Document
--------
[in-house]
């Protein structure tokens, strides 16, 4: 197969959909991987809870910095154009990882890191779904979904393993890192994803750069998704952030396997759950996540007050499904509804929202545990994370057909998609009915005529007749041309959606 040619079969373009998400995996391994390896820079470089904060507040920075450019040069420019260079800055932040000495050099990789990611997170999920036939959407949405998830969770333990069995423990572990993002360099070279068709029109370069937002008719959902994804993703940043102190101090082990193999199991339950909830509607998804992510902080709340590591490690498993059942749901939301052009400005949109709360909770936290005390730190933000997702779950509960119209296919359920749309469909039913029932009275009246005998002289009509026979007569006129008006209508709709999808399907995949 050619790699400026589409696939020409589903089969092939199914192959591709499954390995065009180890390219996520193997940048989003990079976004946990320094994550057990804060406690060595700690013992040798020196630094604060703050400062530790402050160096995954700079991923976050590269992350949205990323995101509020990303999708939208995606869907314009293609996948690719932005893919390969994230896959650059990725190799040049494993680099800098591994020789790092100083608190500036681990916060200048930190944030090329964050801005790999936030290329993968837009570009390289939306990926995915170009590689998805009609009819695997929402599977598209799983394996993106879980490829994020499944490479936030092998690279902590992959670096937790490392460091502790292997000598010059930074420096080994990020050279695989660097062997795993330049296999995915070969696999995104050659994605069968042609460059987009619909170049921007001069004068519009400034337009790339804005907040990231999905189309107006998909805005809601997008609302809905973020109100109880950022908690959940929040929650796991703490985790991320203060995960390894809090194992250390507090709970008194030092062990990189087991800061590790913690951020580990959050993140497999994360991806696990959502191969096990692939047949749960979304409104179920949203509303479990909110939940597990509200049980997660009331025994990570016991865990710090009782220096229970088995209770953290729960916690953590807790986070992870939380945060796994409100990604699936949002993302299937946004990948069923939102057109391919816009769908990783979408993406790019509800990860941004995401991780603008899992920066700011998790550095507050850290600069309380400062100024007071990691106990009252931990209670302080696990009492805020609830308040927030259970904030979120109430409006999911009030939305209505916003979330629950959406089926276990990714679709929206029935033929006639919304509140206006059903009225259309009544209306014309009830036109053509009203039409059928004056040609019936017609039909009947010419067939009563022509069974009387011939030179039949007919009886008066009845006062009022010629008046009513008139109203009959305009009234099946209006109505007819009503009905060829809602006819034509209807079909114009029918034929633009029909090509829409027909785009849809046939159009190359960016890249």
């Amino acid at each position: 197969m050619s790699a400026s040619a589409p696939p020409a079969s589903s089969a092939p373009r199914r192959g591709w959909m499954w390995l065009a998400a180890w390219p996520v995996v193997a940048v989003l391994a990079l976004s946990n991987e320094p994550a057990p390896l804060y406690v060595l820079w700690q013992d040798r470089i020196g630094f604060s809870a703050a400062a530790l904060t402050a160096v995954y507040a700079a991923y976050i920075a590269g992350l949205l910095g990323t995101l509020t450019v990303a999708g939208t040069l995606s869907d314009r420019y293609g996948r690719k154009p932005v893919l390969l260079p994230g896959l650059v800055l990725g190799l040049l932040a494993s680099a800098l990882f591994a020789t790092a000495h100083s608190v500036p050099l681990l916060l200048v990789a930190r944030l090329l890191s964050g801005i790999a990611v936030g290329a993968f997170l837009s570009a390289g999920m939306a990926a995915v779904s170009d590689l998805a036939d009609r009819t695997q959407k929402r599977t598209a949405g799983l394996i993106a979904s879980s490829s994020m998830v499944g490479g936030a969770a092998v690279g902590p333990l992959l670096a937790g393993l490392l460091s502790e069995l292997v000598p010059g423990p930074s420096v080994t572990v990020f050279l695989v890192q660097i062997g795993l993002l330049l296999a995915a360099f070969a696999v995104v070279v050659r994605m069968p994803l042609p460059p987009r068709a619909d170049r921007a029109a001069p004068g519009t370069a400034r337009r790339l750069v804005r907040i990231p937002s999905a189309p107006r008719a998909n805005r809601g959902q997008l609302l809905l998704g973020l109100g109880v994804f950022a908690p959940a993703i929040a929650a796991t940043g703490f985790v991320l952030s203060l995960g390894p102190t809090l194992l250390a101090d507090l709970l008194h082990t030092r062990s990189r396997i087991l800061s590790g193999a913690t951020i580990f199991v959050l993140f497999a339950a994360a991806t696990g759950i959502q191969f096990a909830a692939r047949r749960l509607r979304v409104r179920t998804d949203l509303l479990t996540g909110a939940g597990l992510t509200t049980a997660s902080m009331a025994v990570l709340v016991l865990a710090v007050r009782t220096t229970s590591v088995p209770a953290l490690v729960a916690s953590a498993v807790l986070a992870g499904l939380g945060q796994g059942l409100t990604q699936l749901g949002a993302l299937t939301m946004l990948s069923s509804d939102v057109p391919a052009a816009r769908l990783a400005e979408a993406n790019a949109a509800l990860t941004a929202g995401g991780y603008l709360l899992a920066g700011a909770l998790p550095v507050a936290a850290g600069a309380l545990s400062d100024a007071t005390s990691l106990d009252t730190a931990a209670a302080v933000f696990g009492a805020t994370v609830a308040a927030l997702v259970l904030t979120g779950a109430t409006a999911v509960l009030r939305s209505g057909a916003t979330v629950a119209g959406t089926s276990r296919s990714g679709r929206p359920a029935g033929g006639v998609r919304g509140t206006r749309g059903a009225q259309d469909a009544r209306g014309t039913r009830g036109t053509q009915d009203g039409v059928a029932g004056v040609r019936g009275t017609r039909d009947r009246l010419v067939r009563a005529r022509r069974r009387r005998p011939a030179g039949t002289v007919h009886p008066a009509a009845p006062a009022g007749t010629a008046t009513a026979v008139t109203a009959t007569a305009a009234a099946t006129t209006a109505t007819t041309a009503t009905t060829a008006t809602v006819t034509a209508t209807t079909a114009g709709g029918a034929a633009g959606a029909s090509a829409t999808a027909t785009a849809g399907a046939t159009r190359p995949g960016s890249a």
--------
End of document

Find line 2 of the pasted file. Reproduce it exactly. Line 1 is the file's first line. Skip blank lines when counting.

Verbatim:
């Protein structure tokens, strides 16, 4: 197969959909991987809870910095154009990882890191779904979904393993890192994803750069998704952030396997759950996540007050499904509804929202545990994370057909998609009915005529007749041309959606 040619079969373009998400995996391994390896820079470089904060507040920075450019040069420019260079800055932040000495050099990789990611997170999920036939959407949405998830969770333990069995423990572990993002360099070279068709029109370069937002008719959902994804993703940043102190101090082990193999199991339950909830509607998804992510902080709340590591490690498993059942749901939301052009400005949109709360909770936290005390730190933000997702779950509960119209296919359920749309469909039913029932009275009246005998002289009509026979007569006129008006209508709709999808399907995949 050619790699400026589409696939020409589903089969092939199914192959591709499954390995065009180890390219996520193997940048989003990079976004946990320094994550057990804060406690060595700690013992040798020196630094604060703050400062530790402050160096995954700079991923976050590269992350949205990323995101509020990303999708939208995606869907314009293609996948690719932005893919390969994230896959650059990725190799040049494993680099800098591994020789790092100083608190500036681990916060200048930190944030090329964050801005790999936030290329993968837009570009390289939306990926995915170009590689998805009609009819695997929402599977598209799983394996993106879980490829994020499944490479936030092998690279902590992959670096937790490392460091502790292997000598010059930074420096080994990020050279695989660097062997795993330049296999995915070969696999995104050659994605069968042609460059987009619909170049921007001069004068519009400034337009790339804005907040990231999905189309107006998909805005809601997008609302809905973020109100109880950022908690959940929040929650796991703490985790991320203060995960390894809090194992250390507090709970008194030092062990990189087991800061590790913690951020580990959050993140497999994360991806696990959502191969096990692939047949749960979304409104179920949203509303479990909110939940597990509200049980997660009331025994990570016991865990710090009782220096229970088995209770953290729960916690953590807790986070992870939380945060796994409100990604699936949002993302299937946004990948069923939102057109391919816009769908990783979408993406790019509800990860941004995401991780603008899992920066700011998790550095507050850290600069309380400062100024007071990691106990009252931990209670302080696990009492805020609830308040927030259970904030979120109430409006999911009030939305209505916003979330629950959406089926276990990714679709929206029935033929006639919304509140206006059903009225259309009544209306014309009830036109053509009203039409059928004056040609019936017609039909009947010419067939009563022509069974009387011939030179039949007919009886008066009845006062009022010629008046009513008139109203009959305009009234099946209006109505007819009503009905060829809602006819034509209807079909114009029918034929633009029909090509829409027909785009849809046939159009190359960016890249």